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3 discussion posts. Each 150 words. Do not use formulas or equations in the text1- Thermodynamic Potentials2- Free Energy in Introductory Physics – Prentis and Obsniuk(attached paper)3- Connecting thermodynamics to students’ calculus – Cannon (attached paper)


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Free Energy in Introductory Physics
Jeffrey J. Prentis and Michael J. Obsniuk
Citation: The Physics Teacher 54, 91 (2016); doi: 10.1119/1.4940172
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Published by the American Association of Physics Teachers
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Free Energy in Introductory Physics
Jeffrey J. Prentis, University of Michigan-Dearborn, Dearborn, MI
Michael J. Obsniuk, Michigan State University, East Lansing, MI
nergy and entropy are two of the most important concepts in science. For all natural processes where a system exchanges energy with its environment, the energy
of the system tends to decrease and the entropy of the system
tends to increase. Free energy is the special concept that specifies how to balance the opposing tendencies to minimize
energy and maximize entropy. There are many pedagogical
articles on energy1 and entropy.2 Here we present a simple
model to illustrate the concept of free energy and the principle
of minimum free energy.
Free energy is not a standard topic in introductory physics.
The recent guidelines established by the National Experiment
in Undergraduate Science Education (NEXUS) call for the
addition of the topic of free energy and its molecular meaning to the introductory physics curriculum for life-science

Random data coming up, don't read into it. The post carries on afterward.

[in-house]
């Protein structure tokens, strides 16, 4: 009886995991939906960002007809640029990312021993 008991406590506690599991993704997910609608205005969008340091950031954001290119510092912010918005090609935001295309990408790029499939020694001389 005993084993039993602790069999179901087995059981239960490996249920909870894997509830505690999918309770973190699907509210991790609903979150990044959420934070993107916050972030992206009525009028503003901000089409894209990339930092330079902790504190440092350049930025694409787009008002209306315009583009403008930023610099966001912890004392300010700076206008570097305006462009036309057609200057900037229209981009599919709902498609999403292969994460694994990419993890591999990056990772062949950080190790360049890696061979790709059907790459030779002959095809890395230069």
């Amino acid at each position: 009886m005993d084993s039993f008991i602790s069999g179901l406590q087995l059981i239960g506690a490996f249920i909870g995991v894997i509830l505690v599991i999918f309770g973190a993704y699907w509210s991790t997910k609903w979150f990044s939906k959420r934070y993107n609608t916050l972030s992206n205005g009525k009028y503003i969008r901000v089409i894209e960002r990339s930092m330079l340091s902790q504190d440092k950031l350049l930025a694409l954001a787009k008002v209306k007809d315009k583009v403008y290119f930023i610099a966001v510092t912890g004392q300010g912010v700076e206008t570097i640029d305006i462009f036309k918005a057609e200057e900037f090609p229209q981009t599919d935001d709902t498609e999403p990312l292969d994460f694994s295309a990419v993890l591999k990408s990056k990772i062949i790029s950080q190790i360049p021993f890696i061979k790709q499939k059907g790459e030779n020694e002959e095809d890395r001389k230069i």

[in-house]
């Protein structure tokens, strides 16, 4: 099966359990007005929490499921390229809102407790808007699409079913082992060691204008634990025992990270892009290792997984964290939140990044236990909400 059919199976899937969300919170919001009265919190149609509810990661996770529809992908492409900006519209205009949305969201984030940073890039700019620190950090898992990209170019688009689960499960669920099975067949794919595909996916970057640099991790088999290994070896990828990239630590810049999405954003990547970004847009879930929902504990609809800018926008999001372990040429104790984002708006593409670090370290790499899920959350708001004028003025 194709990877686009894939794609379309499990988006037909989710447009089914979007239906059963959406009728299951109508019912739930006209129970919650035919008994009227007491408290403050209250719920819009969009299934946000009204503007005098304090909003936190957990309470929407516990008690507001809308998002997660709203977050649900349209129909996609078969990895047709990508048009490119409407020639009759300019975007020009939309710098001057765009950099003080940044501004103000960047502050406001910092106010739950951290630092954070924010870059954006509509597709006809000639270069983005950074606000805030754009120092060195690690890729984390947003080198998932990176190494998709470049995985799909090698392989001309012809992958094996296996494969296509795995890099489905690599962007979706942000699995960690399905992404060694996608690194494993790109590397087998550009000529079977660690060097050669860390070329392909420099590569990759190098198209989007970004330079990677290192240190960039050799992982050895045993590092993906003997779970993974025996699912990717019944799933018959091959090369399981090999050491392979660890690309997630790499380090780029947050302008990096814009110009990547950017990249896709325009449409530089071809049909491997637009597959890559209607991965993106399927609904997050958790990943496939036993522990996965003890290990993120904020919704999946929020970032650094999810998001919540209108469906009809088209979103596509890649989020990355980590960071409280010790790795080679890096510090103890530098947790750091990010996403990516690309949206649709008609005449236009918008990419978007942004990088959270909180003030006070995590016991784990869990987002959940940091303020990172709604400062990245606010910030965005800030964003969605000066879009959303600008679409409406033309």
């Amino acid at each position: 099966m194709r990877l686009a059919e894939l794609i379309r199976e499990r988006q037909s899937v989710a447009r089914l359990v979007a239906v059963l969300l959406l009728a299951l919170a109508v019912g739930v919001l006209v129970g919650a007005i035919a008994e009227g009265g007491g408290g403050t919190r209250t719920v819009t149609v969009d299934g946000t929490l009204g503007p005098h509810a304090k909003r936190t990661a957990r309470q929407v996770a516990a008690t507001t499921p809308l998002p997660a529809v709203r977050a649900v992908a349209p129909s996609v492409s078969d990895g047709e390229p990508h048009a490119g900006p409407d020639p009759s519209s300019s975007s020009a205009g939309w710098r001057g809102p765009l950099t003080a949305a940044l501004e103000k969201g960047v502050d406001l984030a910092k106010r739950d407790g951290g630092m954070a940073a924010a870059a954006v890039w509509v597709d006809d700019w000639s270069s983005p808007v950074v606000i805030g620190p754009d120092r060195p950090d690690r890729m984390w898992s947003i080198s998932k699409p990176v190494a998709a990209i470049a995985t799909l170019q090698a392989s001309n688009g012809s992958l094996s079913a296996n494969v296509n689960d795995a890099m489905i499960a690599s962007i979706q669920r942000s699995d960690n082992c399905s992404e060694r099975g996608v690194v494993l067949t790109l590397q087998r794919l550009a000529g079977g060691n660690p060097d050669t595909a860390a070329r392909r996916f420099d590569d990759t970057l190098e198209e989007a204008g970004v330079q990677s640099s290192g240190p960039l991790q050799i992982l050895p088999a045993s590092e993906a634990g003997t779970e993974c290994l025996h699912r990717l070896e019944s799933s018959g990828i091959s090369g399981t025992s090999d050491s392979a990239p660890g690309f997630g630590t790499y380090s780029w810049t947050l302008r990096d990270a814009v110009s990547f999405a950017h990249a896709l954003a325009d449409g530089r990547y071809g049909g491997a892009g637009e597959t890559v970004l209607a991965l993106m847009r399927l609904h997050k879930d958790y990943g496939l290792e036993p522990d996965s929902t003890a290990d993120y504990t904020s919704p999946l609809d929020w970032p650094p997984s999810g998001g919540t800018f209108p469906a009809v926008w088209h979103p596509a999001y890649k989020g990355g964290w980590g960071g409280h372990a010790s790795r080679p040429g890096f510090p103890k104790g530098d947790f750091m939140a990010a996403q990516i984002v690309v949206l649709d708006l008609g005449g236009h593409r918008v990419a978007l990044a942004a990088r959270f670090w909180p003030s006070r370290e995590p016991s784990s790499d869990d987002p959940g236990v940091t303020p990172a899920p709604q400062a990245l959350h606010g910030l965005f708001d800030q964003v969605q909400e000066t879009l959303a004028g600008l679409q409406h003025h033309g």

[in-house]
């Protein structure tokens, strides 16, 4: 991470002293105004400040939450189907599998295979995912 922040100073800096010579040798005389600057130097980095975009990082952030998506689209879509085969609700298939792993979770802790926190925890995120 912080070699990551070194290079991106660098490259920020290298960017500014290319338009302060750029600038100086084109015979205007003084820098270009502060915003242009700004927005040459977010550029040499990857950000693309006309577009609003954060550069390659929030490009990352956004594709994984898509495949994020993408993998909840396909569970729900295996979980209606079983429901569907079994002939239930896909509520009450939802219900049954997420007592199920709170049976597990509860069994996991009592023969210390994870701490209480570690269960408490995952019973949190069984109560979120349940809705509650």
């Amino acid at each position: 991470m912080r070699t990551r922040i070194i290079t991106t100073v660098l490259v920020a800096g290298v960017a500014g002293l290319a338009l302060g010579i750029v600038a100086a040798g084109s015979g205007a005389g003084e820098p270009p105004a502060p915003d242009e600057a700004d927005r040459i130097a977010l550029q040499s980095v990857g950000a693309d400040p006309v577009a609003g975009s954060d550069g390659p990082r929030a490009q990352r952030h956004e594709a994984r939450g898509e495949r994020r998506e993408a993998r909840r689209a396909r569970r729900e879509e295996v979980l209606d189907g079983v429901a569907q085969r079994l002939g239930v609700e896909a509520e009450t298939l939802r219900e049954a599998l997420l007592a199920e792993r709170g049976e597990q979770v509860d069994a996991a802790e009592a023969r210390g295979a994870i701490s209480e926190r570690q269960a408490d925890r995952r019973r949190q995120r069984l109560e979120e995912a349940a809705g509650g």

students.3 Most students encounter free energy for the first
time in a beginning biology or chemistry course, usually as a
computational tool to judge the feasibility of a chemical reaction from tables of standard data. A beginning physics course
is the natural place to provide insight into the mechanical underpinnings of energy, entropy, and free energy.
There are two kinds of free energy commonly used in thermodynamics.4 The Helmholtz free energy F of a system is constructed from the energy E and the entropy S of the system:
F  E – TS.
The function F stores complete thermodynamic information
on a system in terms of the temperature T and volume V of the
system. The Gibbs free energy, G  E – TS + pV, is ubiquitous
in chemistry, where the natural thermodynamic variables are
temperature T and pressure p. Here we focus on F, which we
will simply refer to as the “free energy.”
The principle of minimum free energy states that the equilibrium condition for any system in thermal contact with its
environment (energy reservoir) is
F = minimum.
Two short proofs of this principle will be given in the last section of this paper. The condition of “thermal contact” implies
that the system can exchange energy (not volume or matter)
with the environment in the form of heat (not work). Whenever a system in thermal contact with an energy reservoir of